DBV hopes US investors will go nuts for $96m fund raising

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DBV Technologies is wasting no time capitalising on positive results from a phase IIb trial of its peanut allergy project. The French firm also today unveiled plans for a sizeable fundraising in the US that could net $96m, the proceeds of which look likely to fund a pivotal programme.

This looks most likely to be carried out only in children and possibly adolescents; data from the phase IIb study, called Vipes, generated inconclusive results in adults. However the signal was strong enough for investors to send Paris-listed shares in the company 23% higher to a record €31.27, valuing the allergy specialist at a respectable €480m ($620m).

According to an SEC filing the company plans to issue 3 million new shares to US investors via its existing ADS scheme. These will be sold at a maximum of $32 a share, in line with the current US-listed share price. Because the company is now in a quiet period executives would not respond to questions, but it seems likely that the majority of these funds will be spent on getting Viaskin Peanut to the market.

Daily dose

Vipes was a double-blind, placebo-controlled study conducted in the US and Europe, recruiting 221 people with peanut allergy, who were randomised into four treatment arms that received 50µg, 100µg or 250µg doses of Viaskin Peanut, or placebo (Upcoming events: Intarcia and DBV await crucial data while Salix looks to FDA, September 12, 2014).

Viaskin Peanut – which the company describes as an epicutaneous immunotherapy – is a patch-based therapy. Subjects were treated with a new patch every day for 12 months, and their reaction tested at the start and end of the year.

The primary efficacy endpoint was the percentage of treatment responders for each active treatment compared with placebo. For a patient to be defined as a treatment responder they had to show a tenfold increase in the dose of peanut protein to cause a reaction, or start to react at a dose of at least 1,000mg of peanut protein, the equivalent of about four peanuts.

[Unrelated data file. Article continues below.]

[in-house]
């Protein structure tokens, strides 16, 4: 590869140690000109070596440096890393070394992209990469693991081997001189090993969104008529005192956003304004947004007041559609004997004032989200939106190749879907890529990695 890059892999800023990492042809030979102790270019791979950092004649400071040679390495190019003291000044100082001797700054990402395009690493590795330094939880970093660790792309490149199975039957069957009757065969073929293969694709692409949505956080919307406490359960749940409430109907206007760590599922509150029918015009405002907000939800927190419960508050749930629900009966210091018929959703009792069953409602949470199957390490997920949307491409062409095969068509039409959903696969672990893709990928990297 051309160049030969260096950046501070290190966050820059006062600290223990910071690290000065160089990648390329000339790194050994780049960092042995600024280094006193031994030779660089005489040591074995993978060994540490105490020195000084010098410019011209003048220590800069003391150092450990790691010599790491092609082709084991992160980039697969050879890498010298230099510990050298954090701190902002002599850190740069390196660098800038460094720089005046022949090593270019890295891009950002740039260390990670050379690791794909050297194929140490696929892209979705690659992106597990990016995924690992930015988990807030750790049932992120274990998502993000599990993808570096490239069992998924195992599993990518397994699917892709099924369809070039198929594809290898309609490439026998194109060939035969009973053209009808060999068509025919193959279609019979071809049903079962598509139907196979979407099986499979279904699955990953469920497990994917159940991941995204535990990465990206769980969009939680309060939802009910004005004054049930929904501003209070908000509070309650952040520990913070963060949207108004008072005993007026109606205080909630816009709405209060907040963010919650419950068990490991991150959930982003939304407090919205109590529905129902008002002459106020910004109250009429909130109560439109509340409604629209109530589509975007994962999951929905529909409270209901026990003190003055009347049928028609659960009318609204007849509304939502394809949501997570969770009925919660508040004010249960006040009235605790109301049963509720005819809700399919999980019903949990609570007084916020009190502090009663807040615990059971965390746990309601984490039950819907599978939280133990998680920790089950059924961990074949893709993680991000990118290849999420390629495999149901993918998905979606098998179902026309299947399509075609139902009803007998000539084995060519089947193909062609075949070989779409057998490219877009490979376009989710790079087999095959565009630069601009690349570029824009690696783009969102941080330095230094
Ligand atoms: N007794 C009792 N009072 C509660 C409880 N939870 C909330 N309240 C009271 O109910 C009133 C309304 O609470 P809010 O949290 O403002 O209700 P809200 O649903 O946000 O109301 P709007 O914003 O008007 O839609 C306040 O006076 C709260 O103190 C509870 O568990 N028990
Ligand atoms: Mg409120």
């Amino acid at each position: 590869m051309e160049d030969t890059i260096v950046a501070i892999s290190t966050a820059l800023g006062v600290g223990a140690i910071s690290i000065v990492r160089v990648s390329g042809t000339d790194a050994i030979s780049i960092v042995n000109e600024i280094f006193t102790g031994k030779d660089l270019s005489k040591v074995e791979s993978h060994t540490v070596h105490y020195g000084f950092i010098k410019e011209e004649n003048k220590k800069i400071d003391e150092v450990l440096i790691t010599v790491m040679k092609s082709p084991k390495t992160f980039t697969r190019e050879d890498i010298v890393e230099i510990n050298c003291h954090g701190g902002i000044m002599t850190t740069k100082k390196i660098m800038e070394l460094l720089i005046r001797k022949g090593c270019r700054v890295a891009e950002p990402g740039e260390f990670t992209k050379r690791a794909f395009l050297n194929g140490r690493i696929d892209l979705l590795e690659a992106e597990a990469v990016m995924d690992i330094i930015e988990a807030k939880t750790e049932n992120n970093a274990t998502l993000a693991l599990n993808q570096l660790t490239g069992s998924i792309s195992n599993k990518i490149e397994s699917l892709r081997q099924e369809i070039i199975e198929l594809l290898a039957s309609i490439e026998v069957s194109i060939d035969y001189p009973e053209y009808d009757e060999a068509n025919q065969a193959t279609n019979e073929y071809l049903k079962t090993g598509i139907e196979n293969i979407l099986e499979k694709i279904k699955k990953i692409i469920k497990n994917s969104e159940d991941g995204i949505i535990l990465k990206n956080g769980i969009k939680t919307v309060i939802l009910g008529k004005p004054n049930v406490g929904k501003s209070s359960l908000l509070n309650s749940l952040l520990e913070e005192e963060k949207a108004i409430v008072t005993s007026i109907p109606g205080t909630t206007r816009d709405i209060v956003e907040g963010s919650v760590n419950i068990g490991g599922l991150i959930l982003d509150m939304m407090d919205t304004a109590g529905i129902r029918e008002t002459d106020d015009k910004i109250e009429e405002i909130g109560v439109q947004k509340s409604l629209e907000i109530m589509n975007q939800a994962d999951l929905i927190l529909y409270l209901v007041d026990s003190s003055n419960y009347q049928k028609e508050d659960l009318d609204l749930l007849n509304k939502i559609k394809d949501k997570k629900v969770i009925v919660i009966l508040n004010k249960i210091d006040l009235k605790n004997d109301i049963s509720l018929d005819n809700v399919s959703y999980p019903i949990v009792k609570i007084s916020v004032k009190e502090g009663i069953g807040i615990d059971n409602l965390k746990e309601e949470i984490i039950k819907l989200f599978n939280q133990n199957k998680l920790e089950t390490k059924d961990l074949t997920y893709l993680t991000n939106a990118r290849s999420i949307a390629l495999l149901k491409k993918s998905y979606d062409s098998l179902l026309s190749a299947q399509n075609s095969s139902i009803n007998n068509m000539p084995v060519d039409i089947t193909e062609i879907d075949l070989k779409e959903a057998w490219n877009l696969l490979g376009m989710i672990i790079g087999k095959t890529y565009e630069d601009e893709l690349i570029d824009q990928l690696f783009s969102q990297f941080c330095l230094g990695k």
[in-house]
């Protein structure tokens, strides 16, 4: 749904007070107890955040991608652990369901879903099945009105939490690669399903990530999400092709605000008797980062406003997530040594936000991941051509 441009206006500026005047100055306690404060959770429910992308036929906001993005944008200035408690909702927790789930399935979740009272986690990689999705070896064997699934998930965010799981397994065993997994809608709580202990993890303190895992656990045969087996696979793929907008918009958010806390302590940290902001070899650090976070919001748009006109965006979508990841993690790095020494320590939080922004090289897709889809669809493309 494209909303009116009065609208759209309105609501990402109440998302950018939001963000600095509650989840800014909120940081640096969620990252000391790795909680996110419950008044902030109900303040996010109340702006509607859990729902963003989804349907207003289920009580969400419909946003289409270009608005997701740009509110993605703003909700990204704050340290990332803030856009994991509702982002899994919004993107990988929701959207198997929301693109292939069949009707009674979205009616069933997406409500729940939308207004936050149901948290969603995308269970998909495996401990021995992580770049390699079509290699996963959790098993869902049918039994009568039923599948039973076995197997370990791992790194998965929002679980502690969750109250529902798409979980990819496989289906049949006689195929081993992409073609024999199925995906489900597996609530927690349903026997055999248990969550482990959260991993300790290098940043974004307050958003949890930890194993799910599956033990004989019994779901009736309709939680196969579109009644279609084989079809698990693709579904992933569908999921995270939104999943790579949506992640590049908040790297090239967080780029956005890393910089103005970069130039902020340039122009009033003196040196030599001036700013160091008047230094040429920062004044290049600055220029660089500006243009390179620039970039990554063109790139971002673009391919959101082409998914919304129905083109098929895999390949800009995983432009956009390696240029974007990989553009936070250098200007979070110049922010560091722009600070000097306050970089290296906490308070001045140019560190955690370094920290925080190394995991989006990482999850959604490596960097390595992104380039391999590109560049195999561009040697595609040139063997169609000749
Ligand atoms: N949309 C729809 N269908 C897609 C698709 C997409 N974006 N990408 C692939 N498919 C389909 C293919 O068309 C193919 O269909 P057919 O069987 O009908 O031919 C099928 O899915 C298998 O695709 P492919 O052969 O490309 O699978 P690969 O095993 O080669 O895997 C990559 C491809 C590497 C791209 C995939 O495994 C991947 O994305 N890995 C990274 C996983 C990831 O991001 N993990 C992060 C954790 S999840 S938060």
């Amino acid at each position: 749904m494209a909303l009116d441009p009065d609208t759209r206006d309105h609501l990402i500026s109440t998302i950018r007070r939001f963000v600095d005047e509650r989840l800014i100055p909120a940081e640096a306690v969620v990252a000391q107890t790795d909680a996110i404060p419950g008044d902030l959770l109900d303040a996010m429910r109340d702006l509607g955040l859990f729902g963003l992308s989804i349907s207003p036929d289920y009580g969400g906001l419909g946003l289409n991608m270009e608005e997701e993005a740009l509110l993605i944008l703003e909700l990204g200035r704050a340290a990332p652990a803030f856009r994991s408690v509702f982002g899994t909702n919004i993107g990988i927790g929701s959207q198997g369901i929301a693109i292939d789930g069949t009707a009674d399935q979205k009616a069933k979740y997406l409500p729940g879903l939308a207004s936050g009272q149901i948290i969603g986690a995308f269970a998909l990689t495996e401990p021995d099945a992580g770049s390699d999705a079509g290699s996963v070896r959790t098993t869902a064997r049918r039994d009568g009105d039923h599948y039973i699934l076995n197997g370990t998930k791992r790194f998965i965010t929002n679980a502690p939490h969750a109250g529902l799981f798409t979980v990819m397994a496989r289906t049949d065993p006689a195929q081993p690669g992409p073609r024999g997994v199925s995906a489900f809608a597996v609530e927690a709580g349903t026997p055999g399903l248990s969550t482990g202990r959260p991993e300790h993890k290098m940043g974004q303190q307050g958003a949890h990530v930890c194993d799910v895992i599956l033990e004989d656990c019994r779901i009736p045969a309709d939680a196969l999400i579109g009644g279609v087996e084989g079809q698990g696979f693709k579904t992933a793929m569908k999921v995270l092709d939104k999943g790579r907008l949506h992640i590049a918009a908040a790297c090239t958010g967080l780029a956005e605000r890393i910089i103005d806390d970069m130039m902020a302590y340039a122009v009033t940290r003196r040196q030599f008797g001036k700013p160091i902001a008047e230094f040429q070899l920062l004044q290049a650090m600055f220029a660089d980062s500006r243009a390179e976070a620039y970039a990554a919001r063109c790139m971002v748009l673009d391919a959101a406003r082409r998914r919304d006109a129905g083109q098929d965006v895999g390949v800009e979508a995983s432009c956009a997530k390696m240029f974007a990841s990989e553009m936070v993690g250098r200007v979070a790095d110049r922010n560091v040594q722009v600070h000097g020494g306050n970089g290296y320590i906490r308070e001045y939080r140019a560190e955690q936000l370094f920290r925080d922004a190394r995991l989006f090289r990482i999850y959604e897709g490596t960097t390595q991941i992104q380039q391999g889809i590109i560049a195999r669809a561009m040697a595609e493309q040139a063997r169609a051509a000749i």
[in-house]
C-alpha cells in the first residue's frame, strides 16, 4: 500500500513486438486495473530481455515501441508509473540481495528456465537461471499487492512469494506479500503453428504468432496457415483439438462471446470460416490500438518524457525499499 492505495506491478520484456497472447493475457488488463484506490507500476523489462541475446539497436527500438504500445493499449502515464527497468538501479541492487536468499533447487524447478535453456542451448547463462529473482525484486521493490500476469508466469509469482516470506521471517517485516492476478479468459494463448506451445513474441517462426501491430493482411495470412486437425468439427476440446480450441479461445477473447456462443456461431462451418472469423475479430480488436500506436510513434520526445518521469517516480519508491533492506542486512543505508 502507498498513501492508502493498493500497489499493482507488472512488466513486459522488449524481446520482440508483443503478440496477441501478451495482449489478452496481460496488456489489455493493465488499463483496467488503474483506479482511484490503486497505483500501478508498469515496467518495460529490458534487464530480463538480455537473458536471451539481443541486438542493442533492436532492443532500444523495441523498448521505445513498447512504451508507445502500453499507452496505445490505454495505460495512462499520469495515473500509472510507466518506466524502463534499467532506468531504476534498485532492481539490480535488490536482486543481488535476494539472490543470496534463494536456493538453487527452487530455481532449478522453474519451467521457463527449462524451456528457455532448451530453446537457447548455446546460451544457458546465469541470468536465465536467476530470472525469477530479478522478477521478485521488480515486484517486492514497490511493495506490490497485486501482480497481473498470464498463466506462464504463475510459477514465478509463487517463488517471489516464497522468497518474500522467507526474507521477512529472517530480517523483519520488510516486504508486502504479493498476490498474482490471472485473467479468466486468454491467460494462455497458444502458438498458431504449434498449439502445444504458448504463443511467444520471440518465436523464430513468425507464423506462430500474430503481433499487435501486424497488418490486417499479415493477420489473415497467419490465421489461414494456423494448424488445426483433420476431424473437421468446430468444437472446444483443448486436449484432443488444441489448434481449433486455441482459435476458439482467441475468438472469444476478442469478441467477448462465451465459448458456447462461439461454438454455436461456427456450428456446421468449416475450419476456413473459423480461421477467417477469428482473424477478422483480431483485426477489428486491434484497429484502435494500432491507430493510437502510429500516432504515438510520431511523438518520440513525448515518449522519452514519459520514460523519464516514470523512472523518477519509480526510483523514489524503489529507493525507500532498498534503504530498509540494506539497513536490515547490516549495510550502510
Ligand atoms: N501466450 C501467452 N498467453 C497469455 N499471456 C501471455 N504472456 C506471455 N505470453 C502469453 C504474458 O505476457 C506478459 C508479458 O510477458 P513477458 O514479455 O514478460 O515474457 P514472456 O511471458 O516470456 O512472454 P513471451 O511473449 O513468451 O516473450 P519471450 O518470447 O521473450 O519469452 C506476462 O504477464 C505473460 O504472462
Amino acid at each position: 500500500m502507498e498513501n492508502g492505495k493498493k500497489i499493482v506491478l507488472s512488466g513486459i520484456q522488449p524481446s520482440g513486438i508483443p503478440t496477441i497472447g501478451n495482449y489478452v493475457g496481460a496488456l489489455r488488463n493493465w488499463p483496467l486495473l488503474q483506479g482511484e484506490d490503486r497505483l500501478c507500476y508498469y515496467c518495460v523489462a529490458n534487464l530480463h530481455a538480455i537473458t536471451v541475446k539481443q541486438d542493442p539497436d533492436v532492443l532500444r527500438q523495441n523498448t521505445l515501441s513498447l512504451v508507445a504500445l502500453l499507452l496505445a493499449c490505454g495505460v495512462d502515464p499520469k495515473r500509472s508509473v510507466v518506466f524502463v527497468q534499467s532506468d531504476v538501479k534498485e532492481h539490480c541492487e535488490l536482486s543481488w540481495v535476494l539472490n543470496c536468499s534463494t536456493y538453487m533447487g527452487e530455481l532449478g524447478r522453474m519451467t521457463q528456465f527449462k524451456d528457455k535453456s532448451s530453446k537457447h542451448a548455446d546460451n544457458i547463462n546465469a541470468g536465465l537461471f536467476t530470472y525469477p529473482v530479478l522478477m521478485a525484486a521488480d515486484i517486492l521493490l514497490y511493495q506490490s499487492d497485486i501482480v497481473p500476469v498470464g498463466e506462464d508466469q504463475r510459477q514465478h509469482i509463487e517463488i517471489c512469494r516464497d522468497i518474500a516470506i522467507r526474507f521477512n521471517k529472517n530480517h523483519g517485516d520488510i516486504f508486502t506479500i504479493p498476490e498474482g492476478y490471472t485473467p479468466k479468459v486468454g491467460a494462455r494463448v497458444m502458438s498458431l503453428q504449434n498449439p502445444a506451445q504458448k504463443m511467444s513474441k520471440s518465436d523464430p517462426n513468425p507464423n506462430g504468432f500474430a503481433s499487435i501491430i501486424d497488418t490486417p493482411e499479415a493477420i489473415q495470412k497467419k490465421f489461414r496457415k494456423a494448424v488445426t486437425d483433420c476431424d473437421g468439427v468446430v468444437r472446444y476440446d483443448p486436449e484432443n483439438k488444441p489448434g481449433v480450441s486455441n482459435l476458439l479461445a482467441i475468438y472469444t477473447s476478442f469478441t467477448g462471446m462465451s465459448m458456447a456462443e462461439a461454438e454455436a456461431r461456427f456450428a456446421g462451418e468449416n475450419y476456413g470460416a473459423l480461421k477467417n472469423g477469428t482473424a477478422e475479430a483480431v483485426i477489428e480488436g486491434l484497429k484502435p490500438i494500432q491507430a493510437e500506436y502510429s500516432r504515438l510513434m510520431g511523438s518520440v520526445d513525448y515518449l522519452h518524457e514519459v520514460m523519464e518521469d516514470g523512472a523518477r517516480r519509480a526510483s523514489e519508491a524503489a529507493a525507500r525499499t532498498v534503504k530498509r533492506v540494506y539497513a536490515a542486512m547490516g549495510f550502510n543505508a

DBV only released results from the highest-dose group – which included 56 patients – saying that this showed the strongest results statistically. Half of these patients were classified as responders at the end of the trial, compared with a quarter of the placebo group (p=0.0108).

Out of the 56 patients in the 250µg group, 28 of these were children. This subgroup also saw significantly more responders in the treatment arm, 54% against 19% (p=0.008), and registered a significant increase in peanut protein consumption, a secondary endpoint. Various biomarkers suggested a “powerful desensitising effect”, DBV said.

Results in the 18 adolescents did not meet the primary endpoint but the secondary measure of peanut protein consumption did hit significance, and biomarkers suggested the beginning of the desensitisation process, the company said. Results from the adult subgroup were inconclusive due to a small sample size and a high placebo effect, it added.

However, concerns about the small sample size can be levelled at all age subgroups. The adult group only had 10 patients who received the 250µg dose and not many more adolescents.

Proceed cautiously

The substantial fundraising announced today suggests that DBV is readying for phase III. Based on these results, this would likely test the high dose and include children.

Adults surely have to be ruled out at this stage, but the inclusion of adolescents remains an unknown. This would make the trial higher risk, but at the same time significantly increase the addressable market.

The appropriate dose also remains unanswered as it seems DBV could have got away with more. It flagged an impressively low 6.4% dropout rate across the trial, lower than an expected 15%, and reported no serious treatment-related adverse events. This would seem to indicate that that at the lower doses the patch was increasingly benign, in terms of both efficacy and tolerability.

With what looks like a miscalculation on the doses tested and the addressable patient population far from defined, there are good reasons for DBV to push forward cautiously. 

To contact the writer of this story email Amy Brown in London at AmyB@epvantage.com or follow @AmyEPVantage on Twitter

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